Venezuela's Catholic bishops organized a day of prayer and fasting as riotd amid ongoing riots throughout the country as opposition to President Nicolas Maduro hardens.
The bishops have called on the people to use the penitential practices July 21 to ask God "to bless the efforts of Venezuelans for freedom, justice and peace," Catholic News Agency reported.
Millions of Venezuelans on July 21 joined a general strike called by the opposition, the BBC reported.
On the same day, Venezuela's opposition-controlled National Assembly appointed 33 judges to the Supreme Court, prompting accusations of by the regime of President Nicholas Maduro of an attempted power grab.
At least three people were killed in clashes between police and protesters and there were more than 300 arrests.
Protesters barricaded roads in Caracas and other cities with rubbish and furniture.
For their part, the bishops' efforts came days after Pope Francis had spoken about Venezuela in St. Peter's Square when he had he renewed his prayer for what he called, this "beloved country."
This was before a popular referendum promoted by the opposition to say no to the constituent assembly proposed by President Maduro.
The Venezuelan bishops called on the people to use the penitential practices July 21 to ask God "to bless the efforts of Venezuelans for freedom, justice and peace."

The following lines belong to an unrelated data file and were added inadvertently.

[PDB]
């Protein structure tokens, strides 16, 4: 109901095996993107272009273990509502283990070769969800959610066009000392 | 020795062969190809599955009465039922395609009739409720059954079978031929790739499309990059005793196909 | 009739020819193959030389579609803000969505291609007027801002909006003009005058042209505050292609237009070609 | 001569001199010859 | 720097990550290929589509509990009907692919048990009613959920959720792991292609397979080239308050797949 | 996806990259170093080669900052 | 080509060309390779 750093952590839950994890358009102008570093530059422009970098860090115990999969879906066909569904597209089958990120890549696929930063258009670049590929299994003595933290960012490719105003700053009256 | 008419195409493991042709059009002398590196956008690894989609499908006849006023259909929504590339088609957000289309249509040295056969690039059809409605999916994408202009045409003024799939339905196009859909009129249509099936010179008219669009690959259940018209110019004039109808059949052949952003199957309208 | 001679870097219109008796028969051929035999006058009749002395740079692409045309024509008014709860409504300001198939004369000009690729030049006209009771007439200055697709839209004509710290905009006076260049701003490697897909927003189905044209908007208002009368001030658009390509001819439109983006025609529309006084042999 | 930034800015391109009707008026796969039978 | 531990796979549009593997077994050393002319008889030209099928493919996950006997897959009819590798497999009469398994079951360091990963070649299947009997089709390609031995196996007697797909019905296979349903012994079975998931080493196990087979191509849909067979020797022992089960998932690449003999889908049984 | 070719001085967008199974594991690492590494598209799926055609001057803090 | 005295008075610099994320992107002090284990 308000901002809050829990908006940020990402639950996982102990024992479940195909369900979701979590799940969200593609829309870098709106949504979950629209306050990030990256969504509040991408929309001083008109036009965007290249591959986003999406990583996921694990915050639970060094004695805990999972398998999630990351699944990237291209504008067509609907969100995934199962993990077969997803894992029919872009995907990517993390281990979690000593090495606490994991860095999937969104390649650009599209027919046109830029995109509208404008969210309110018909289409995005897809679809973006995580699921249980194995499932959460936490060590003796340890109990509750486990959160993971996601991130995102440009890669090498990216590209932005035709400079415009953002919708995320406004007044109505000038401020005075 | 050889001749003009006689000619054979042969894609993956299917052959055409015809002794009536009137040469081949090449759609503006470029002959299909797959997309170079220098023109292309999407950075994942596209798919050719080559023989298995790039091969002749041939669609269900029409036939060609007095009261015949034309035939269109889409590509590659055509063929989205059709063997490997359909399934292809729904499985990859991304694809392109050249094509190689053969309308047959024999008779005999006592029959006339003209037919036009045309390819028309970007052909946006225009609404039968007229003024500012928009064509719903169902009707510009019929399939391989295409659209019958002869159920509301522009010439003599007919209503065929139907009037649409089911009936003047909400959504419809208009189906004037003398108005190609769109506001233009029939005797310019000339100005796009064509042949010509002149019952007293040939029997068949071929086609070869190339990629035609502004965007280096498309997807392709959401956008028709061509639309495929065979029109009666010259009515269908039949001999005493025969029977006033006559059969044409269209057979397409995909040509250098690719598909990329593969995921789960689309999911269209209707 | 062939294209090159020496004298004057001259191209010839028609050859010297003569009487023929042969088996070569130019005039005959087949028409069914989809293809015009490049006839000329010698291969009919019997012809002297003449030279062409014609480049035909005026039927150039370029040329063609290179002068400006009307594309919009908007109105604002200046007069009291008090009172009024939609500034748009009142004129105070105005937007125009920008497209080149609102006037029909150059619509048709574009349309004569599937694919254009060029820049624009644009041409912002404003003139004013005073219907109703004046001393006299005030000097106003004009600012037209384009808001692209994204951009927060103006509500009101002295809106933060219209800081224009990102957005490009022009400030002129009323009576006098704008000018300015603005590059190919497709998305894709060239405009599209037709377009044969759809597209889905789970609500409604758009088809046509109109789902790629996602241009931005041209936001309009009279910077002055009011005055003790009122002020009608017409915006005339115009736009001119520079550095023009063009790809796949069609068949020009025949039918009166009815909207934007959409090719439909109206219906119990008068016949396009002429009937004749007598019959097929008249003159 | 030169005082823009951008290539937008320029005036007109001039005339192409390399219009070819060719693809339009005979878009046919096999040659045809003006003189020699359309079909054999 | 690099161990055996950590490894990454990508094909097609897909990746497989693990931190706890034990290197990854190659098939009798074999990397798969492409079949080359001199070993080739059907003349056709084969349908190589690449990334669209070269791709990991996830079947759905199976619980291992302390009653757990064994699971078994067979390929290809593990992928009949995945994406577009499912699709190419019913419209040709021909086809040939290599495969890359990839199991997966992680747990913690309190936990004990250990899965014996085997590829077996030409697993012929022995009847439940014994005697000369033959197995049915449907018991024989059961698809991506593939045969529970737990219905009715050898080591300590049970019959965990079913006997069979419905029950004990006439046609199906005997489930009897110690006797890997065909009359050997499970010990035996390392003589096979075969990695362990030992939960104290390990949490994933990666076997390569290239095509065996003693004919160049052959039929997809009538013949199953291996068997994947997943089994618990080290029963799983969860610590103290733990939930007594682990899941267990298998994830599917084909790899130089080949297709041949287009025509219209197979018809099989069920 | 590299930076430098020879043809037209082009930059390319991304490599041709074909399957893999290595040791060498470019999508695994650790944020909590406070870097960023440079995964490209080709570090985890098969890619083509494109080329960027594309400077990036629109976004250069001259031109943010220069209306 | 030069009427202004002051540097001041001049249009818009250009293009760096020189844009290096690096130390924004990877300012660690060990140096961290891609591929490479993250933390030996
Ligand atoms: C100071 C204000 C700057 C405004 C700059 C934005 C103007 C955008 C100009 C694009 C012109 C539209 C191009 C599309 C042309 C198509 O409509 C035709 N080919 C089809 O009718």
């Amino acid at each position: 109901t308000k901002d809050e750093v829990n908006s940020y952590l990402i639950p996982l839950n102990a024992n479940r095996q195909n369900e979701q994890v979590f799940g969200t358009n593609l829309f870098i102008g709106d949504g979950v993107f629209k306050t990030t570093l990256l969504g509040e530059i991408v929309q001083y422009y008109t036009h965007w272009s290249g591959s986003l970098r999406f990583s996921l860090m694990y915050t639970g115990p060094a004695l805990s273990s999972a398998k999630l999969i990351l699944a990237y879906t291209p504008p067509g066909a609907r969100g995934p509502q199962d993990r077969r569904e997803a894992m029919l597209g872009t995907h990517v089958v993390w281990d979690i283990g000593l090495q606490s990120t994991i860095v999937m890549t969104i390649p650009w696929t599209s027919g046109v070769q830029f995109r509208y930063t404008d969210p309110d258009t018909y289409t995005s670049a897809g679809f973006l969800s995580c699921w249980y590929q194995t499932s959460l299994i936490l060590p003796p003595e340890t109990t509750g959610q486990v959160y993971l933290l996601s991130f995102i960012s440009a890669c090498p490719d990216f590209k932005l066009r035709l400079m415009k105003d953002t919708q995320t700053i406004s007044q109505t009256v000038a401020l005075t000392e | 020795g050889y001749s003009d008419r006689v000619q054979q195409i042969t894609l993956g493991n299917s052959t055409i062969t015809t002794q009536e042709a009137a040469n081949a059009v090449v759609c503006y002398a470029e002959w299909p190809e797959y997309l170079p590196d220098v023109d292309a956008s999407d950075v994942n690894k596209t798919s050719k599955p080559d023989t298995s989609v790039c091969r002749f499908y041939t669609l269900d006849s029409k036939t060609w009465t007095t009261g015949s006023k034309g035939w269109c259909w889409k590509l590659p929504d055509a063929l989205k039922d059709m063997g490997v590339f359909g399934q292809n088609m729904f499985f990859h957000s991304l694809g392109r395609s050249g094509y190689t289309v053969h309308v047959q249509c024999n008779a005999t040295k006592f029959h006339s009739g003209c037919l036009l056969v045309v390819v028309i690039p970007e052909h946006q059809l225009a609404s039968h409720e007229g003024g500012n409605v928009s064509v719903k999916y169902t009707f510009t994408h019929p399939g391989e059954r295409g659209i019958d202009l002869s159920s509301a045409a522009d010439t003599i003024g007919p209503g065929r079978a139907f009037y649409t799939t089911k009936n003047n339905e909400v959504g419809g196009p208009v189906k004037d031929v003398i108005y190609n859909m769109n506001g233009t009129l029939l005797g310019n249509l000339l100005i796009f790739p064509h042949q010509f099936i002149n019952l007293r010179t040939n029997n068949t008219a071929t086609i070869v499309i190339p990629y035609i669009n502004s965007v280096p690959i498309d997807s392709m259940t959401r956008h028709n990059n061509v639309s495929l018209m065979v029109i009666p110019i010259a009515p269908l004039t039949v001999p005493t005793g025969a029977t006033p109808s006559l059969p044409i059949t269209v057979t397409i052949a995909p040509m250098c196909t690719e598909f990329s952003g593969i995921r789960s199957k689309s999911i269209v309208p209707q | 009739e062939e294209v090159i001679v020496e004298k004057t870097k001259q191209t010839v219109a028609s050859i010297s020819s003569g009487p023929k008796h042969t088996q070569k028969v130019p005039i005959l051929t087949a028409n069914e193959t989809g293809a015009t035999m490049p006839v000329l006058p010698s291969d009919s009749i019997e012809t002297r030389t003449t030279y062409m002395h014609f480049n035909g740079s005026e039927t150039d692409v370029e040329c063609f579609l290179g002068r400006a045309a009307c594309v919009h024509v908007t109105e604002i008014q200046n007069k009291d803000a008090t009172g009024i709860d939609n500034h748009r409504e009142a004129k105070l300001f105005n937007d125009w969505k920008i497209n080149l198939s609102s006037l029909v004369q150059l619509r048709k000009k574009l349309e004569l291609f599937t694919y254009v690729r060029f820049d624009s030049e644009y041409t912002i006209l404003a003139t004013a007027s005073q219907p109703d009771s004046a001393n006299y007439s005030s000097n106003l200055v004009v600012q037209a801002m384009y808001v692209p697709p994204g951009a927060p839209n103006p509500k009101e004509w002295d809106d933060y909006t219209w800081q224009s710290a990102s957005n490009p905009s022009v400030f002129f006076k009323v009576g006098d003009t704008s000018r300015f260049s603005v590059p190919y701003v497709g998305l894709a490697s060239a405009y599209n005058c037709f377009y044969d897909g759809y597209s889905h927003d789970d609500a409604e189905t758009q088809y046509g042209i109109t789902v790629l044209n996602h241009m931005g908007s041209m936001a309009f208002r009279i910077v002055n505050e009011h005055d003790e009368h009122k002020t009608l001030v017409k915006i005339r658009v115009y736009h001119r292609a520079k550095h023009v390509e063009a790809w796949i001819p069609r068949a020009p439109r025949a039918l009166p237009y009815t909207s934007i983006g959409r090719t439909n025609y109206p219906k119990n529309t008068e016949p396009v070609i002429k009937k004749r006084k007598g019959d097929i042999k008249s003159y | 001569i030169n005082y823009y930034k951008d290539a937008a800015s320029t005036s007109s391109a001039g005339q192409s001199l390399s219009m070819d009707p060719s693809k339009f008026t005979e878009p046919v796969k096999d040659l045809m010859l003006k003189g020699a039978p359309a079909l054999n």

Earlier they had released a statement July 13 could be dubbed their manifesto on the current crisis that the effort would help so that "peace and fraternal coexistence may continue being built in the country."
The day of prayer and fasting followed two similar initiatives, one of which took place Aug. 2, 2016, and the second May 21, 2017.
The bishops urged all faithful to participate in the day, in order "to not let themselves be robbed of the hope that makes possible, with the help of God, what is impossible; to communicate hope and to be protagonists in this historic moment and in the future of our country."
In order to draw attention and support for the event, those who are participating are promoting it on social media with the hashtag #OracionporVenezuela – in English #PrayerforVenezuela.
The latest round of violent protests were triggered by an opposition-organized July 16 referendum in which some 7.6 million Venezuelans voted in rejection of the Maduro government's command economy policies they say have ruined the economy of the oil-rich nation, impowerishing it.